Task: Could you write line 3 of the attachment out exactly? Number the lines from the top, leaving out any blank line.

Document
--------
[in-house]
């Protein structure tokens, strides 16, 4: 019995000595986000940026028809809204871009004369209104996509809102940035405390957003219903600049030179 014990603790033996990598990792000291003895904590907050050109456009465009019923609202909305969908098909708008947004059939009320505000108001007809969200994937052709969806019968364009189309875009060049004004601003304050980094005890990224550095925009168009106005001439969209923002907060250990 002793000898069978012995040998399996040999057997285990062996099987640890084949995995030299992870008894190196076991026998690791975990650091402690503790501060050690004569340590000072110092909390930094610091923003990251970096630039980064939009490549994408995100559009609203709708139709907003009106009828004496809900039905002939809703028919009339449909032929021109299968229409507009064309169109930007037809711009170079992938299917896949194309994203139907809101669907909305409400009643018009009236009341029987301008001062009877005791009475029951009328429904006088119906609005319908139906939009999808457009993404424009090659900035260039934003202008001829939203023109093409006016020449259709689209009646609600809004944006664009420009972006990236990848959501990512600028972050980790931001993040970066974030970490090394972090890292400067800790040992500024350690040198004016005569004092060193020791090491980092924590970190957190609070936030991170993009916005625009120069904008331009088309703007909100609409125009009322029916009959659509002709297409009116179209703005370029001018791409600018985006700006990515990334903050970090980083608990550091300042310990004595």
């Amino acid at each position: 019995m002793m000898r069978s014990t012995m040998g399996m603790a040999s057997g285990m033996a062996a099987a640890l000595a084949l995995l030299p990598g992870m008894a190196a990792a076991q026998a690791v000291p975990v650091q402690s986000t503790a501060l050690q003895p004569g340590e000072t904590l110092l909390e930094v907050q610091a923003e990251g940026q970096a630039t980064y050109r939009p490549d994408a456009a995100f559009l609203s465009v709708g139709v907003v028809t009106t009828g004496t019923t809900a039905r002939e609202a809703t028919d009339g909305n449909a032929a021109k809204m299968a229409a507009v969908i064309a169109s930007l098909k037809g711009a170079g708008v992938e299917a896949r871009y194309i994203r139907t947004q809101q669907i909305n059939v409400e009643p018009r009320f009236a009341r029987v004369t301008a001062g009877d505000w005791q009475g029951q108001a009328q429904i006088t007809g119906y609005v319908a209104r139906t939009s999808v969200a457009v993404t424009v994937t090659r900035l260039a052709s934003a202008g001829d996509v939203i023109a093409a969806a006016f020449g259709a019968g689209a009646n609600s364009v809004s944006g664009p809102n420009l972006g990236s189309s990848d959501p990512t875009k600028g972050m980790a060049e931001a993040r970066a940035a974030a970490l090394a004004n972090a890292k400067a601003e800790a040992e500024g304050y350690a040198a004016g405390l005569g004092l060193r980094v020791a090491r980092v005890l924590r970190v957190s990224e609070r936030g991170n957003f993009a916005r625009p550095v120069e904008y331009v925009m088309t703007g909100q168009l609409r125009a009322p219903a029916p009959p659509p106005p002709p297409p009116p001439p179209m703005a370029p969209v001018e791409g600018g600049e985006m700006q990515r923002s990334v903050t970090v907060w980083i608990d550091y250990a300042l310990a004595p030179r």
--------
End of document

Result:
């Amino acid at each position: 019995m002793m000898r069978s014990t012995m040998g399996m603790a040999s057997g285990m033996a062996a099987a640890l000595a084949l995995l030299p990598g992870m008894a190196a990792a076991q026998a690791v000291p975990v650091q402690s986000t503790a501060l050690q003895p004569g340590e000072t904590l110092l909390e930094v907050q610091a923003e990251g940026q970096a630039t980064y050109r939009p490549d994408a456009a995100f559009l609203s465009v709708g139709v907003v028809t009106t009828g004496t019923t809900a039905r002939e609202a809703t028919d009339g909305n449909a032929a021109k809204m299968a229409a507009v969908i064309a169109s930007l098909k037809g711009a170079g708008v992938e299917a896949r871009y194309i994203r139907t947004q809101q669907i909305n059939v409400e009643p018009r009320f009236a009341r029987v004369t301008a001062g009877d505000w005791q009475g029951q108001a009328q429904i006088t007809g119906y609005v319908a209104r139906t939009s999808v969200a457009v993404t424009v994937t090659r900035l260039a052709s934003a202008g001829d996509v939203i023109a093409a969806a006016f020449g259709a019968g689209a009646n609600s364009v809004s944006g664009p809102n420009l972006g990236s189309s990848d959501p990512t875009k600028g972050m980790a060049e931001a993040r970066a940035a974030a970490l090394a004004n972090a890292k400067a601003e800790a040992e500024g304050y350690a040198a004016g405390l005569g004092l060193r980094v020791a090491r980092v005890l924590r970190v957190s990224e609070r936030g991170n957003f993009a916005r625009p550095v120069e904008y331009v925009m088309t703007g909100q168009l609409r125009a009322p219903a029916p009959p659509p106005p002709p297409p009116p001439p179209m703005a370029p969209v001018e791409g600018g600049e985006m700006q990515r923002s990334v903050t970090v907060w980083i608990d550091y250990a300042l310990a004595p030179r």